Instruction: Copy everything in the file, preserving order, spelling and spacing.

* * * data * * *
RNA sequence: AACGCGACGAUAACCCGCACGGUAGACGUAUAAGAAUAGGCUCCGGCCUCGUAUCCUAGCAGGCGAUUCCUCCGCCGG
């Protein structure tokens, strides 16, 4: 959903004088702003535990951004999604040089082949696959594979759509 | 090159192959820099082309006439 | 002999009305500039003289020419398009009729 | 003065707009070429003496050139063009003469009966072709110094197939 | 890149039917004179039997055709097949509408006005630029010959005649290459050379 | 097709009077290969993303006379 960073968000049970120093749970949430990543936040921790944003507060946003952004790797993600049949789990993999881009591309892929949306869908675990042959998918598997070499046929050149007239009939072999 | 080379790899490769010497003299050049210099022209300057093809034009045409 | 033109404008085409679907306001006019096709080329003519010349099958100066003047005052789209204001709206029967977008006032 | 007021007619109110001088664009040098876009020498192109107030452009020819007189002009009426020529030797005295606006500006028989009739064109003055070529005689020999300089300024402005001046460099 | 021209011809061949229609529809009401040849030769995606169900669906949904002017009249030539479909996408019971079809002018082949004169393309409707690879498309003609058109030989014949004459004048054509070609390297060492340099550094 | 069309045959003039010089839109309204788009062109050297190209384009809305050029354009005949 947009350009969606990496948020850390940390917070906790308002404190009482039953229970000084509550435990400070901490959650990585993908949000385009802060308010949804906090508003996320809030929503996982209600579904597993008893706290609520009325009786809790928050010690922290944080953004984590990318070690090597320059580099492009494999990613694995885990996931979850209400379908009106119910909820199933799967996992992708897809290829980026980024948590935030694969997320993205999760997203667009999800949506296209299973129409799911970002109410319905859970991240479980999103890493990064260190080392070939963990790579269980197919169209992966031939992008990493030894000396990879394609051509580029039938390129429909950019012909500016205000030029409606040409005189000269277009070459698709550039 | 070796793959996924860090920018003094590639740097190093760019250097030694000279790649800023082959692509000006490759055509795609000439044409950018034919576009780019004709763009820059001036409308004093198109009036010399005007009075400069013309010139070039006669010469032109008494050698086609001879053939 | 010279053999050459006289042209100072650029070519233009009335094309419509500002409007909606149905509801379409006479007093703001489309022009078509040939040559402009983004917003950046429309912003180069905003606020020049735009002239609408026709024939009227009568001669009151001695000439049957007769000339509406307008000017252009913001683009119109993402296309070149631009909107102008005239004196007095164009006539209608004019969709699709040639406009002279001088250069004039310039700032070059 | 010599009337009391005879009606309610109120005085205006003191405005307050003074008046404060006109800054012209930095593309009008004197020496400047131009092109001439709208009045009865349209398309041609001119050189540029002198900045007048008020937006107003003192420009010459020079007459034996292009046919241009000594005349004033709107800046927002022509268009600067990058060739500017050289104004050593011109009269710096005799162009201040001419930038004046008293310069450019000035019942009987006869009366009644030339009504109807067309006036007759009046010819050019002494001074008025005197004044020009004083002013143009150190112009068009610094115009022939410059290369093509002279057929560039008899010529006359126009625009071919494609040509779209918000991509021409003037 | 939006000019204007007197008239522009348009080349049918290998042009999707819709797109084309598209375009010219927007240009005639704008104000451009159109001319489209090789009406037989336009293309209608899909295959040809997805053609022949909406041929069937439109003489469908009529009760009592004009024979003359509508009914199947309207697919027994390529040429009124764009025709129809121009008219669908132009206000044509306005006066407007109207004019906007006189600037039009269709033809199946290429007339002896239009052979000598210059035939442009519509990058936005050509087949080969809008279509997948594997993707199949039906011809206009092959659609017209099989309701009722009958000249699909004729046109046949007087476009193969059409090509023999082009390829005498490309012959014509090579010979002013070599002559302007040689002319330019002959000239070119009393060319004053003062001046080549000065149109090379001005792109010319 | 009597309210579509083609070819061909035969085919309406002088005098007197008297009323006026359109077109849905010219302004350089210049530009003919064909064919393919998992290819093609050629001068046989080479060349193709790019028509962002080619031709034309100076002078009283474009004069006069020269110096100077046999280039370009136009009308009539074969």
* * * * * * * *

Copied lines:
RNA sequence: AACGCGACGAUAACCCGCACGGUAGACGUAUAAGAAUAGGCUCCGGCCUCGUAUCCUAGCAGGCGAUUCCUCCGCCGG
């Protein structure tokens, strides 16, 4: 959903004088702003535990951004999604040089082949696959594979759509 | 090159192959820099082309006439 | 002999009305500039003289020419398009009729 | 003065707009070429003496050139063009003469009966072709110094197939 | 890149039917004179039997055709097949509408006005630029010959005649290459050379 | 097709009077290969993303006379 960073968000049970120093749970949430990543936040921790944003507060946003952004790797993600049949789990993999881009591309892929949306869908675990042959998918598997070499046929050149007239009939072999 | 080379790899490769010497003299050049210099022209300057093809034009045409 | 033109404008085409679907306001006019096709080329003519010349099958100066003047005052789209204001709206029967977008006032 | 007021007619109110001088664009040098876009020498192109107030452009020819007189002009009426020529030797005295606006500006028989009739064109003055070529005689020999300089300024402005001046460099 | 021209011809061949229609529809009401040849030769995606169900669906949904002017009249030539479909996408019971079809002018082949004169393309409707690879498309003609058109030989014949004459004048054509070609390297060492340099550094 | 069309045959003039010089839109309204788009062109050297190209384009809305050029354009005949 947009350009969606990496948020850390940390917070906790308002404190009482039953229970000084509550435990400070901490959650990585993908949000385009802060308010949804906090508003996320809030929503996982209600579904597993008893706290609520009325009786809790928050010690922290944080953004984590990318070690090597320059580099492009494999990613694995885990996931979850209400379908009106119910909820199933799967996992992708897809290829980026980024948590935030694969997320993205999760997203667009999800949506296209299973129409799911970002109410319905859970991240479980999103890493990064260190080392070939963990790579269980197919169209992966031939992008990493030894000396990879394609051509580029039938390129429909950019012909500016205000030029409606040409005189000269277009070459698709550039 | 070796793959996924860090920018003094590639740097190093760019250097030694000279790649800023082959692509000006490759055509795609000439044409950018034919576009780019004709763009820059001036409308004093198109009036010399005007009075400069013309010139070039006669010469032109008494050698086609001879053939 | 010279053999050459006289042209100072650029070519233009009335094309419509500002409007909606149905509801379409006479007093703001489309022009078509040939040559402009983004917003950046429309912003180069905003606020020049735009002239609408026709024939009227009568001669009151001695000439049957007769000339509406307008000017252009913001683009119109993402296309070149631009909107102008005239004196007095164009006539209608004019969709699709040639406009002279001088250069004039310039700032070059 | 010599009337009391005879009606309610109120005085205006003191405005307050003074008046404060006109800054012209930095593309009008004197020496400047131009092109001439709208009045009865349209398309041609001119050189540029002198900045007048008020937006107003003192420009010459020079007459034996292009046919241009000594005349004033709107800046927002022509268009600067990058060739500017050289104004050593011109009269710096005799162009201040001419930038004046008293310069450019000035019942009987006869009366009644030339009504109807067309006036007759009046010819050019002494001074008025005197004044020009004083002013143009150190112009068009610094115009022939410059290369093509002279057929560039008899010529006359126009625009071919494609040509779209918000991509021409003037 | 939006000019204007007197008239522009348009080349049918290998042009999707819709797109084309598209375009010219927007240009005639704008104000451009159109001319489209090789009406037989336009293309209608899909295959040809997805053609022949909406041929069937439109003489469908009529009760009592004009024979003359509508009914199947309207697919027994390529040429009124764009025709129809121009008219669908132009206000044509306005006066407007109207004019906007006189600037039009269709033809199946290429007339002896239009052979000598210059035939442009519509990058936005050509087949080969809008279509997948594997993707199949039906011809206009092959659609017209099989309701009722009958000249699909004729046109046949007087476009193969059409090509023999082009390829005498490309012959014509090579010979002013070599002559302007040689002319330019002959000239070119009393060319004053003062001046080549000065149109090379001005792109010319 | 009597309210579509083609070819061909035969085919309406002088005098007197008297009323006026359109077109849905010219302004350089210049530009003919064909064919393919998992290819093609050629001068046989080479060349193709790019028509962002080619031709034309100076002078009283474009004069006069020269110096100077046999280039370009136009009308009539074969």